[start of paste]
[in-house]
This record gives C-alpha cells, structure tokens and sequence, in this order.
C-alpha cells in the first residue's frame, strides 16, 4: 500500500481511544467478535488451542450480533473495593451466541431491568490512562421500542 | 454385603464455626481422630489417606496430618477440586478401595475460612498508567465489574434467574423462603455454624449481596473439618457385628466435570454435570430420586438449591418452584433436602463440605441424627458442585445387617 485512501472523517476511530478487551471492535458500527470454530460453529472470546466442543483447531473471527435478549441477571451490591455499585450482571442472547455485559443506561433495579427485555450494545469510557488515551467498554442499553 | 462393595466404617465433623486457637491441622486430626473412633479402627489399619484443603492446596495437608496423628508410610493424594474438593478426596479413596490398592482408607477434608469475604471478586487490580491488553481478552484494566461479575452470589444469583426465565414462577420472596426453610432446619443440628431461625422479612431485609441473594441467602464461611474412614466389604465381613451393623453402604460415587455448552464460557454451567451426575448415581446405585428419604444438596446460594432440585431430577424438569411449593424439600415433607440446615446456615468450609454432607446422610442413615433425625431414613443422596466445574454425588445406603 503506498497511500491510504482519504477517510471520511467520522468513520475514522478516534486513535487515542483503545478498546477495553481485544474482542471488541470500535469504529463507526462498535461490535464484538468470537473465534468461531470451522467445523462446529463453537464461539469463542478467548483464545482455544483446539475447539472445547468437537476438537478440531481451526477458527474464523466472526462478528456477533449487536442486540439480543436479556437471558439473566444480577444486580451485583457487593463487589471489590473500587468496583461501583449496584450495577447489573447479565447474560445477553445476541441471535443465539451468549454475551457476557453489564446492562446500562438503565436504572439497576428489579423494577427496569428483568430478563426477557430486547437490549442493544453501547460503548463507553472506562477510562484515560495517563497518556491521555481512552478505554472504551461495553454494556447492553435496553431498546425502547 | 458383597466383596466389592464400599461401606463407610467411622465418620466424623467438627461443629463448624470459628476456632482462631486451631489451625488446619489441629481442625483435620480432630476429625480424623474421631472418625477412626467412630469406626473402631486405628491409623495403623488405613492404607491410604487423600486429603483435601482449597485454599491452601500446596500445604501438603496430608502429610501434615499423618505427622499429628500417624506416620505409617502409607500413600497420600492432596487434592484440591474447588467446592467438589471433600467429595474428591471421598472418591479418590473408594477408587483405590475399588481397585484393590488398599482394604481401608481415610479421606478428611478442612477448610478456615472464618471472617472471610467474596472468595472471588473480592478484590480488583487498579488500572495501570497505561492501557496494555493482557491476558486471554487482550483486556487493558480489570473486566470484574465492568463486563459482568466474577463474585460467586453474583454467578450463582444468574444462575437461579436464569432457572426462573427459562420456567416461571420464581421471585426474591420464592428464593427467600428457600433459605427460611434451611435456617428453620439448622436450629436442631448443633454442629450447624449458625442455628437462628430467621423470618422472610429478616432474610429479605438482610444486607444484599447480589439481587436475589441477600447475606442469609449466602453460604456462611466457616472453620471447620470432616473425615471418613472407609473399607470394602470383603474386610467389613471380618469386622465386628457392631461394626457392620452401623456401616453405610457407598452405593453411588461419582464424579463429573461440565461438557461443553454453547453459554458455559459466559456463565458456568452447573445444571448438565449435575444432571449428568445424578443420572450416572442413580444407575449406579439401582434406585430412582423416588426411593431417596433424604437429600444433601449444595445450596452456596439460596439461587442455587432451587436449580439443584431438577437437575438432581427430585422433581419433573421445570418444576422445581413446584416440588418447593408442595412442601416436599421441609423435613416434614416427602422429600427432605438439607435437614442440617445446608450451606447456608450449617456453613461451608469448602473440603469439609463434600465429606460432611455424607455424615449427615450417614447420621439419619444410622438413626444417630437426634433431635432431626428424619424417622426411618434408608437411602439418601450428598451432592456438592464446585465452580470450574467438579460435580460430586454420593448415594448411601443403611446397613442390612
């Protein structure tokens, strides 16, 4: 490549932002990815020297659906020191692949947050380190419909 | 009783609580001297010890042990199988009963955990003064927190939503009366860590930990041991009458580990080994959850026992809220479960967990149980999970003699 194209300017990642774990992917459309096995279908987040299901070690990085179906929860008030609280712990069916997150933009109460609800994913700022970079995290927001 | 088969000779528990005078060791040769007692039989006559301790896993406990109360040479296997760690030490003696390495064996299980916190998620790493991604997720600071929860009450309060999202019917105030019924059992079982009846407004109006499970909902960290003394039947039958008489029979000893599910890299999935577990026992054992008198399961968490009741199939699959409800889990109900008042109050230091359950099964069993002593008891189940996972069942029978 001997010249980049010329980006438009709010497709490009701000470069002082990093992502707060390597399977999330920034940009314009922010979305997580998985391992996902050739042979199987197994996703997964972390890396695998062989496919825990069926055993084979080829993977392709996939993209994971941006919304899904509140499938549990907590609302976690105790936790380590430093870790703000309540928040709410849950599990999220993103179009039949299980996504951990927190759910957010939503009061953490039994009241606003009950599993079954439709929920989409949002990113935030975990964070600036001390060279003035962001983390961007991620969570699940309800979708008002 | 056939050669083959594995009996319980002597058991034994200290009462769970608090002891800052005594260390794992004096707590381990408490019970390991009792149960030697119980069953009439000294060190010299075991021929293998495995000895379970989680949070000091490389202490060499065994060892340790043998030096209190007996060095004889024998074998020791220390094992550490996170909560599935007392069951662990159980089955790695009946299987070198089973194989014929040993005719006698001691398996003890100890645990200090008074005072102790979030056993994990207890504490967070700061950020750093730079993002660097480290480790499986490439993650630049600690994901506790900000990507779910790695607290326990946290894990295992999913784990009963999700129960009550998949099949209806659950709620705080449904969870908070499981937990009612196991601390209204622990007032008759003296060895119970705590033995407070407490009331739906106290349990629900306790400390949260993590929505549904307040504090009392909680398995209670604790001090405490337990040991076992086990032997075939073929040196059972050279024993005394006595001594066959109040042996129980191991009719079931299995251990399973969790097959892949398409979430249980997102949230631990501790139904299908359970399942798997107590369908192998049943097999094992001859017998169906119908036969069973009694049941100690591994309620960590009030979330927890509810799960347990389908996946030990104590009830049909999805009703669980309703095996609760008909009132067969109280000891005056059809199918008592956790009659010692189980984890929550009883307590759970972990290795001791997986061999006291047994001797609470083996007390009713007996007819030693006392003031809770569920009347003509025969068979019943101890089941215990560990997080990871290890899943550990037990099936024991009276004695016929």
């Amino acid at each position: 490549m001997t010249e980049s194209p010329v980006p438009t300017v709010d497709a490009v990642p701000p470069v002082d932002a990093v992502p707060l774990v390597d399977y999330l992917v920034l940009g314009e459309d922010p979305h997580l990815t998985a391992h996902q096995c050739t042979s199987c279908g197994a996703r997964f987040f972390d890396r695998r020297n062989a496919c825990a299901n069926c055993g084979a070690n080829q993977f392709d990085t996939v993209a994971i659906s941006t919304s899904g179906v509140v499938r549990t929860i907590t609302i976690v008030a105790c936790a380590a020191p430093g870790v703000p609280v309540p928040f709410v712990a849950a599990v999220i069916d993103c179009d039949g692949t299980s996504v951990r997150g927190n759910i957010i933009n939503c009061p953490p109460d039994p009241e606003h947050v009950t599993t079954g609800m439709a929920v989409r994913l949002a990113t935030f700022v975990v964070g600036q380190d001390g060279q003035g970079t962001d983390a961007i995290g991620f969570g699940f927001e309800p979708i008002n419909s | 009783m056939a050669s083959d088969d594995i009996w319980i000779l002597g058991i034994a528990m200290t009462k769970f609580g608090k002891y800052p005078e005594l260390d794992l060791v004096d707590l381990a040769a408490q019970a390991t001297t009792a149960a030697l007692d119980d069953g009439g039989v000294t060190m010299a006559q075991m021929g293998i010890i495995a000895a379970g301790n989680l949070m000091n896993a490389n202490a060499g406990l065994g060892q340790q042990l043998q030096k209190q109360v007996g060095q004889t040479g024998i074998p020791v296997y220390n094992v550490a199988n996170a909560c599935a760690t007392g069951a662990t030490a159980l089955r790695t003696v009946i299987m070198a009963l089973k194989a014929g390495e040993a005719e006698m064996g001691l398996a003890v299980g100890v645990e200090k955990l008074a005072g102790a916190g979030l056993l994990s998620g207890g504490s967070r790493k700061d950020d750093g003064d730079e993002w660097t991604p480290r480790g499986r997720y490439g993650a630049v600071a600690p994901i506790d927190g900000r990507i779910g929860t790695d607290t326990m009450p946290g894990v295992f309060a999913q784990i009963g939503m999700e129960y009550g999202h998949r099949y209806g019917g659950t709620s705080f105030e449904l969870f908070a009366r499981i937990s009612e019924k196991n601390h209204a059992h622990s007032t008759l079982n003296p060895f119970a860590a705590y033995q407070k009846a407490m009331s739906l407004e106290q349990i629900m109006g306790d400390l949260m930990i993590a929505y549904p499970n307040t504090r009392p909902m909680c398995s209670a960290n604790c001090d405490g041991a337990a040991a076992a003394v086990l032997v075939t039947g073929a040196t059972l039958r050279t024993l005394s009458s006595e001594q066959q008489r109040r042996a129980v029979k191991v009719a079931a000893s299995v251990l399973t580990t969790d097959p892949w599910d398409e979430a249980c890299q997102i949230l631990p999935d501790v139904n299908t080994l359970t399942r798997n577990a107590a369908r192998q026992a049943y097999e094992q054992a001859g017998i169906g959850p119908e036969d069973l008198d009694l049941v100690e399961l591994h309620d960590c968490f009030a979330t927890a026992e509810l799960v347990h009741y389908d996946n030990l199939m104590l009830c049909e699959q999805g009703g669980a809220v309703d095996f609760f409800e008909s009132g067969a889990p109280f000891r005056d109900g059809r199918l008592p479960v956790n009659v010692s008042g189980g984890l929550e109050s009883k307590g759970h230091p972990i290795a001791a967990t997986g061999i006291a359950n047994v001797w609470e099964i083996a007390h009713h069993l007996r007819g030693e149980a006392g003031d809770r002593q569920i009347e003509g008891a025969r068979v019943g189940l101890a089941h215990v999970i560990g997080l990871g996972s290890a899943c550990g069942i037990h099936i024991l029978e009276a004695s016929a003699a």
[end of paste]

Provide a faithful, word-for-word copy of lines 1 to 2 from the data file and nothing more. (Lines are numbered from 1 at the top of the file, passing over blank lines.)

[in-house]
This record gives C-alpha cells, structure tokens and sequence, in this order.